Other reasons also play a role: in the 1950s and 1960s, miscarriages spiked after pregnant women took an anti-anxiety drug that had been classed as safe. As a result, female test subjects were hardly deployed any longer. And although there is greater awareness of the issue today and steps have been taken to redress the balance, the majority of study participants are still male.
Although no two people are the same and there are also big differences between men in terms of their weight or physique, men have biological similarities, just like women. Boys and men are usually taller, heavier and have more muscle mass with less fat. And women’s digestive systems are slower. This is important when considering how quickly a drug works and how high a dose should be prescribed. As recently as 2013, the US Food and Drug Administration had to ask several sleeping pill manufacturers to halve their dosage recommendation for women due to an increase in morning traffic accidents.
Recent studies show that even at the cellular level not all processes are gender-neutral. It was found, for example, that the receptors of female cells transmitted pain signals faster in animal experiments. And if drugs specifically target cell receptors, i.e. the receptor molecules of the cells, it is important to recognise that men and women have different numbers of these receptors. Otherwise, in the worst case scenario, women risk overdosing – and the consequences that follow.
“We’re playing catch-up where women are concerned”
In a series on gender medicine published in the Tages-Anzeiger newspaper, it was reported that women in Switzerland live on average four years longer than men. But women suffer more frequently from physical complaints. Women are more often depressed, men go to the doctor less often. Men are more likely to develop cancer, women autoimmune diseases. The list of differences is long. Below is a short insight into the differences between men and women:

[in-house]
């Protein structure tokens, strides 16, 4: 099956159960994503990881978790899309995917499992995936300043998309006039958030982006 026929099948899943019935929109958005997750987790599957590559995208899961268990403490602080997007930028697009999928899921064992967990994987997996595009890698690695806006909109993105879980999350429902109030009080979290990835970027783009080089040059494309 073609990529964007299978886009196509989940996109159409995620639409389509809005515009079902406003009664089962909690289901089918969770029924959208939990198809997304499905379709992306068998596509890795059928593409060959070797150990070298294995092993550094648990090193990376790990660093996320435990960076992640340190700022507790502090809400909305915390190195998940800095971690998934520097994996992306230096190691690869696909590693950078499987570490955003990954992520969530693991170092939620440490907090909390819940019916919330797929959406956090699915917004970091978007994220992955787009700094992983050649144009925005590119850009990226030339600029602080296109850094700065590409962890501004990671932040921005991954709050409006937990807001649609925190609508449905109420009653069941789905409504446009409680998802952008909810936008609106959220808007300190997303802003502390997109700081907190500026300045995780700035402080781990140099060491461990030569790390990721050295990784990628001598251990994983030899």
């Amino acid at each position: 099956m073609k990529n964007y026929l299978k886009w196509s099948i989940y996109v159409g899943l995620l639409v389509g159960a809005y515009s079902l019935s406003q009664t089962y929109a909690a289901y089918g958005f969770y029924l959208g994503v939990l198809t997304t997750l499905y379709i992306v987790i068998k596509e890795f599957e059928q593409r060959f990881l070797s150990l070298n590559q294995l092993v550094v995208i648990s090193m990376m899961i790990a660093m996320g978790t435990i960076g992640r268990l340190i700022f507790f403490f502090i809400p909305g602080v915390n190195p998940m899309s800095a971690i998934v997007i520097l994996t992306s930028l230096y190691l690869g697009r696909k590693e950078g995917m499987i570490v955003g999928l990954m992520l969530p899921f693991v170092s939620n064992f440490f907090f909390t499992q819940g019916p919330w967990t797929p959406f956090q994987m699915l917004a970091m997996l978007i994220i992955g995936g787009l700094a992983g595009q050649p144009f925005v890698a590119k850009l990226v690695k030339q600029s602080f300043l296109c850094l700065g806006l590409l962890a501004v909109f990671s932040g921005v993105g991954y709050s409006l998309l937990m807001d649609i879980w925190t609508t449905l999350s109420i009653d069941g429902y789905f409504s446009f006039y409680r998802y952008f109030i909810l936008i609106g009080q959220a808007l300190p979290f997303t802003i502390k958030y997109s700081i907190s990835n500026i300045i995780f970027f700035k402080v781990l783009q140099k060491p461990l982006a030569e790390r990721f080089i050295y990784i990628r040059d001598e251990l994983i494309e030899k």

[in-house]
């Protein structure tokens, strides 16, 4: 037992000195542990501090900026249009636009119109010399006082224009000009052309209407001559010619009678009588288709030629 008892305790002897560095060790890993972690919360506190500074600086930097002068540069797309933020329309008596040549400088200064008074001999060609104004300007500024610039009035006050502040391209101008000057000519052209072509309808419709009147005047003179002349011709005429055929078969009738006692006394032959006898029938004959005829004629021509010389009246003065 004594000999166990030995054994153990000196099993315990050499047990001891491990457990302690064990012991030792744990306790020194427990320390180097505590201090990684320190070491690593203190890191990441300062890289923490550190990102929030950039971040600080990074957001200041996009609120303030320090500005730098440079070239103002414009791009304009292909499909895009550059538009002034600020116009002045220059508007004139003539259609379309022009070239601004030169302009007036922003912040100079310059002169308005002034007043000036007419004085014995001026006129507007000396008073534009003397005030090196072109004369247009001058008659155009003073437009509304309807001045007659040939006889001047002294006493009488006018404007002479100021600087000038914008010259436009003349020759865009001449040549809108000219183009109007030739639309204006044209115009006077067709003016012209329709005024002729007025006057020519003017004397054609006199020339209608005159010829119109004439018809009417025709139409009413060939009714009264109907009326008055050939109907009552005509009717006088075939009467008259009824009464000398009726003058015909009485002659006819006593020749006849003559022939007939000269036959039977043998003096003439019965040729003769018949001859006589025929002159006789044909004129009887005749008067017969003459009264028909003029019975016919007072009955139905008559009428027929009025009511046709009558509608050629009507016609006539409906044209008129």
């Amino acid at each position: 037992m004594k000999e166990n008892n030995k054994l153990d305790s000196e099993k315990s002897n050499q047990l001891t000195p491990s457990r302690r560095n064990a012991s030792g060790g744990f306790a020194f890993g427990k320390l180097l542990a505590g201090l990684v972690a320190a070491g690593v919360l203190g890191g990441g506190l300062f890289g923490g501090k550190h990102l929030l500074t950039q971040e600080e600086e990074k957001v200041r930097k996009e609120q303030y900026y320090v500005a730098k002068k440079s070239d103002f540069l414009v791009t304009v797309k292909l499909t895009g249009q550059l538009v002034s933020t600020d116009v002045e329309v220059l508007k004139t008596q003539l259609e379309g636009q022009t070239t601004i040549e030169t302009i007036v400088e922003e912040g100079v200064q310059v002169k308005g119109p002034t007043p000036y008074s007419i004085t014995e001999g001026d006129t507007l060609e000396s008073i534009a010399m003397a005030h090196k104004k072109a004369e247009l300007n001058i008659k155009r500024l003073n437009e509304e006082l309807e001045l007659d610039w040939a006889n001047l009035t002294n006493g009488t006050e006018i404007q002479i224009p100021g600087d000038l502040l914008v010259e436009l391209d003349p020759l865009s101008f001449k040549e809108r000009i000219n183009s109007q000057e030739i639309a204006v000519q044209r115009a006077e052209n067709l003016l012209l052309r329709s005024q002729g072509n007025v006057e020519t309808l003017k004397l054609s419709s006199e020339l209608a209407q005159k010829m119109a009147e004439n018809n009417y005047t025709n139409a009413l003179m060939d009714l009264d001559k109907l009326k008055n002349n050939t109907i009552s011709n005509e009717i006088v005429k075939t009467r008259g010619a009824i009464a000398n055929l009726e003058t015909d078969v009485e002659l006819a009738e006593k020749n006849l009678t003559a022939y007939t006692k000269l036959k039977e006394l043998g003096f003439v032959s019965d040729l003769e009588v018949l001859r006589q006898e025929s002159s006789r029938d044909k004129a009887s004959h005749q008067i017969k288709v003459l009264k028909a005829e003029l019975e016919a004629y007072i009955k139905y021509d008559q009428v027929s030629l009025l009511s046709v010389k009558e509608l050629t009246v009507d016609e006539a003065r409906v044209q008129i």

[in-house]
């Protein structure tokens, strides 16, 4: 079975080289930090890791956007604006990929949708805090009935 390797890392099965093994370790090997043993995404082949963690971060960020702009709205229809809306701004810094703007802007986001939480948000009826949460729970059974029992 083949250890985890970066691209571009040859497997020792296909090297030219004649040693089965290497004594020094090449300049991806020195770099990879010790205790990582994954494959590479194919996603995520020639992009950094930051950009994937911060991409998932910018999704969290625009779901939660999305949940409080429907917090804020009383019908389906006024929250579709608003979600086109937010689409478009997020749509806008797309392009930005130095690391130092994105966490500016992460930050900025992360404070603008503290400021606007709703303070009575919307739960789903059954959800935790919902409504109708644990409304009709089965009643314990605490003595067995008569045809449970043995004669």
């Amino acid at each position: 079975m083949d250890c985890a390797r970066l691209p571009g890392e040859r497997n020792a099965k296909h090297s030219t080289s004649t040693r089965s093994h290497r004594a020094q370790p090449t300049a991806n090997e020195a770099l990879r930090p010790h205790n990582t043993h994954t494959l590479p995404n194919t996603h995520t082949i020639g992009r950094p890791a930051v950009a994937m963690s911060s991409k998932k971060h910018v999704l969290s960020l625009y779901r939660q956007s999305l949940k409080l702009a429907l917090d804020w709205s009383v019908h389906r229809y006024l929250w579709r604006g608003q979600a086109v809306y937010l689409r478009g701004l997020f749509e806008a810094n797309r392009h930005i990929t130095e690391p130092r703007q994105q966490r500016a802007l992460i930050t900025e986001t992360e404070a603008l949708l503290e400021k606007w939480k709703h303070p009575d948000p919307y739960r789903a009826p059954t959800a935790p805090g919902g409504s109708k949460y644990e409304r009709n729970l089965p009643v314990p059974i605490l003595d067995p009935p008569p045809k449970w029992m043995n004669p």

Many diseases differ in their symptoms, progression and treatment when it comes to men and women. Gender medicine is therefore needed to ensure that everyone gets the best possible treatment. Because many of the findings of gender medicine are still not reflected in the treatment guidelines of professional associations, the “Gender Medicine and Health” National Research Programme (NRP 83), launched in 2024, aims to help close this gap.
“Gender medicine takes both sexes into account, but we’re playing catch-up where women are concerned,” says Seeland. She wants the change to start in medical training, so she advocates textbooks that focus on this issue, encourages faculties to revise their curriculum, and promotes the next generation of medical students, who are more aware of the differences. At least the risks of this one-sided approach and the opportunities of differentiated gender medicine are now attracting more and more attention – up to 9,000 articles are published on the topic each year.
About the expert
Ute Seeland is a specialist in internal medicine and chair of the German Society for Gender-Specific Medicine). She received the science award from the German Medical Women’s Association for her research into the gender differences in arterial pulse wave reflection for the diagnosis of cardiovascular diseases.